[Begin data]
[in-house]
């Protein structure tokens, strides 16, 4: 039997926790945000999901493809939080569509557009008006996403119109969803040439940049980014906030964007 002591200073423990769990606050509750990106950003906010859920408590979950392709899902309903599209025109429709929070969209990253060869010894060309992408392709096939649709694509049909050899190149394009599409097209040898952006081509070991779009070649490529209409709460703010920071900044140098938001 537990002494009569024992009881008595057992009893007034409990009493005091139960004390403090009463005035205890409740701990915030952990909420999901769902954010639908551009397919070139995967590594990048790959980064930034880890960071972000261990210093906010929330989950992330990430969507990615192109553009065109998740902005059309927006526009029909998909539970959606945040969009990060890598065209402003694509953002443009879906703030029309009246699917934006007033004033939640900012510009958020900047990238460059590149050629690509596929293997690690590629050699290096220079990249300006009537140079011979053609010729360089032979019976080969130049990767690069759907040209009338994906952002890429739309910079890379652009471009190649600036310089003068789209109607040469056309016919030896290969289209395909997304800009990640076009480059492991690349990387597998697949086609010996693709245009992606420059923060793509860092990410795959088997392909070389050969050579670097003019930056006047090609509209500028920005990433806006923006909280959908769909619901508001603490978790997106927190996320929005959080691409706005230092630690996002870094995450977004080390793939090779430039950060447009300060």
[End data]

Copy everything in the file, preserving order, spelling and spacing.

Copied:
[in-house]
């Protein structure tokens, strides 16, 4: 039997926790945000999901493809939080569509557009008006996403119109969803040439940049980014906030964007 002591200073423990769990606050509750990106950003906010859920408590979950392709899902309903599209025109429709929070969209990253060869010894060309992408392709096939649709694509049909050899190149394009599409097209040898952006081509070991779009070649490529209409709460703010920071900044140098938001 537990002494009569024992009881008595057992009893007034409990009493005091139960004390403090009463005035205890409740701990915030952990909420999901769902954010639908551009397919070139995967590594990048790959980064930034880890960071972000261990210093906010929330989950992330990430969507990615192109553009065109998740902005059309927006526009029909998909539970959606945040969009990060890598065209402003694509953002443009879906703030029309009246699917934006007033004033939640900012510009958020900047990238460059590149050629690509596929293997690690590629050699290096220079990249300006009537140079011979053609010729360089032979019976080969130049990767690069759907040209009338994906952002890429739309910079890379652009471009190649600036310089003068789209109607040469056309016919030896290969289209395909997304800009990640076009480059492991690349990387597998697949086609010996693709245009992606420059923060793509860092990410795959088997392909070389050969050579670097003019930056006047090609509209500028920005990433806006923006909280959908769909619901508001603490978790997106927190996320929005959080691409706005230092630690996002870094995450977004080390793939090779430039950060447009300060």